• September 2009
  • Vol. 10, No. 7

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New Standards Lead the Way to Better Health Services in Idaho

Improvements in meeting children's health-care needs resulted in stellar marks for Idaho on Item 22 (physical health of child) of the State's 2008 Federal Child and Family Services Review (CFSR). Five years earlier, after its first CFSR, Idaho's Department of Health and Welfare knew that providing health-care services was an area where the State could make improvements. "We needed a better foundation," remembers Shirley Alexander, the State's Child Welfare Program Manager, "so we began by developing new standards for child well-being." Using this and other new standards as a base, Idaho was able to improve health-care services for children involved with the child welfare system. The State's success showed in the jump from 77 percent for Item 22 on the first CFSR to 98 percent on the second CFSR.

As part of Idaho's 2004 Program Improvement Plan, a workgroup was convened to develop the new standard for child well-being. The new standard outlines how health, mental health, and education issues must be addressed in order to meet the needs of children in Idaho's child welfare system. It covers such areas as protecting child well-being in in-home and out-of-home cases; consent for medical treatment; medical screening and coverage; dental, vision, and hearing care; mental health services; and education services. It also mandates that information on child well-being be monitored and tracked through the State's data system, FOCUS. Once the standard was developed, supervisors across the State's seven regions were trained through a teleconference. Supervisors, in turn, trained caseworkers, and the standard was incorporated into the Child and Family Services (CFS) Practice Manual.

Across the State, regions then needed to apply the new standard. In urban areas, such as Boise, a foster care clinic was created with contracted service providers. The clinic is open several times a month to see children for medical exams and other screenings. Other regions contracted with nurses or health departments to provide needed services, and they helped families access the services by providing transportation or gas vouchers. Other ways that regions met the new standard included:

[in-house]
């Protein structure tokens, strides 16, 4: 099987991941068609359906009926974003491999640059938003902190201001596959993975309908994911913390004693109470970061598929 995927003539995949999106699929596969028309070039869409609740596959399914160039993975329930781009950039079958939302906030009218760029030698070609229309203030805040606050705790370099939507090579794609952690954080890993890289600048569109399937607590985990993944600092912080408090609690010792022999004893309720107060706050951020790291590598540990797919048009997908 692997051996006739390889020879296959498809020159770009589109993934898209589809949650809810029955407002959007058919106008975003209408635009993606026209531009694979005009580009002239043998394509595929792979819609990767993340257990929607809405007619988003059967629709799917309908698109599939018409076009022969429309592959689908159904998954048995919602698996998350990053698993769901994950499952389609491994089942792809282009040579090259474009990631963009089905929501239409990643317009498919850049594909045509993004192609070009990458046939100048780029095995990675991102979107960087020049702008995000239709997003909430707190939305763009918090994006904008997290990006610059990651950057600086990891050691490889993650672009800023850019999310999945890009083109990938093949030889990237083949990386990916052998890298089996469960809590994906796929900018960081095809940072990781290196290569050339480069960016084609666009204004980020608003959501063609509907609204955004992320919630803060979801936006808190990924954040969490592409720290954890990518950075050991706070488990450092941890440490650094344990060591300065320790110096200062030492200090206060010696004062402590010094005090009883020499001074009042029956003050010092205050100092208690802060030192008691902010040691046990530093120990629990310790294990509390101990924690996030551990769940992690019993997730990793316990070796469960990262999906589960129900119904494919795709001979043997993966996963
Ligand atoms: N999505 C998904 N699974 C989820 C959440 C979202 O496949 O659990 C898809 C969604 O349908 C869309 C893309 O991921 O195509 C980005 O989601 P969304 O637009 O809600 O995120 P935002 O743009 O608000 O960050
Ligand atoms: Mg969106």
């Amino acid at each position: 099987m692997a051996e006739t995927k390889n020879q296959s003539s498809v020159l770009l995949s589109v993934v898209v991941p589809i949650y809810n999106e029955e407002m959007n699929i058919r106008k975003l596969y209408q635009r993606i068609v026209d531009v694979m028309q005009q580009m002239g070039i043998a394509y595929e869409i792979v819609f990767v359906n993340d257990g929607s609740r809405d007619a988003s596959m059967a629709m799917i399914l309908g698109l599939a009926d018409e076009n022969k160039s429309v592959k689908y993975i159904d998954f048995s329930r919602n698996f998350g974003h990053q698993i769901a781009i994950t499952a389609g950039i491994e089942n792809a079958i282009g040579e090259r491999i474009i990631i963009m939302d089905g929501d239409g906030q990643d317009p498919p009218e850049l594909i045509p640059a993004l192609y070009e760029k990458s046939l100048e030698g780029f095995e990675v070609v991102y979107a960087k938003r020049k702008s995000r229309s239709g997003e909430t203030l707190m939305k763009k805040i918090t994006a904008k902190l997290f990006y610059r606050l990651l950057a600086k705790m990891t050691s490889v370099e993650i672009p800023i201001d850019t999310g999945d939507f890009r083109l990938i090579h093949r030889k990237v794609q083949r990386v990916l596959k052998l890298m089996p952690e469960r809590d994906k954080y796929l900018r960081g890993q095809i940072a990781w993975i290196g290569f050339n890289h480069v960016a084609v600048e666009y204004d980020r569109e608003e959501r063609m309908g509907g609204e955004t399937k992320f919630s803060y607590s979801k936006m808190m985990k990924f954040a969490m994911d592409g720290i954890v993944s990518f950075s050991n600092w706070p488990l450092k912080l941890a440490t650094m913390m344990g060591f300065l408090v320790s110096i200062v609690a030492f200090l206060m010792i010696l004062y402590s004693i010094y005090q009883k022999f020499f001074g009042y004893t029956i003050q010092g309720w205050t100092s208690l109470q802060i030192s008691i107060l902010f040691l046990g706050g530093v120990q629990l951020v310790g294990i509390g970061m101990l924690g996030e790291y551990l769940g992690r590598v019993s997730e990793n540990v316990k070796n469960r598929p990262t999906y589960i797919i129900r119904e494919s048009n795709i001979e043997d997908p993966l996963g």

• Developing resource inventories of health-care providers and working with communities to fill service gaps
  • Using medical teleconferencing to access specialists across the State
  • Training foster parents in accessing medical care

A partnership between CFS and the State's Infant/Toddler Program (ITP) resulted in another new standard as well as fruitful cross-training between the two groups. Being co-located in the State offices led to a natural collaboration on the standard for mandatory referral to developmental screening of all children, birth to 3 years, involved in substantiated cases of abuse or neglect. Once the standard was developed, both CFS and ITP conducted cross-trainings around the State. The collaboration also led to shared data reports on this young population.

Going forward, Idaho CFS plans to continue to improve health-care services for children in the child welfare system. The biggest challenge to this commitment is the rural nature of Idaho, which has a dearth of specialized providers, problems with distance and transportation, and issues with cultural norms and lack of anonymity. A new standard for service delivery addresses these issues head-on by listing rural service principles that can be implemented. These include recommendations for reliance on kinship care, taking a generalist approach to helping families, and recruiting nontraditional networks of community members to ensure the safety of children.

Clearly, Idaho's pattern of developing and implementing standards has led to improved services for the State's children. To learn more about Idaho's child welfare standards, visit the Idaho Department of Health and Welfare website:


Many thanks to Shirley Alexander, Idaho's Child Welfare Program Manager, for providing the information for this article.

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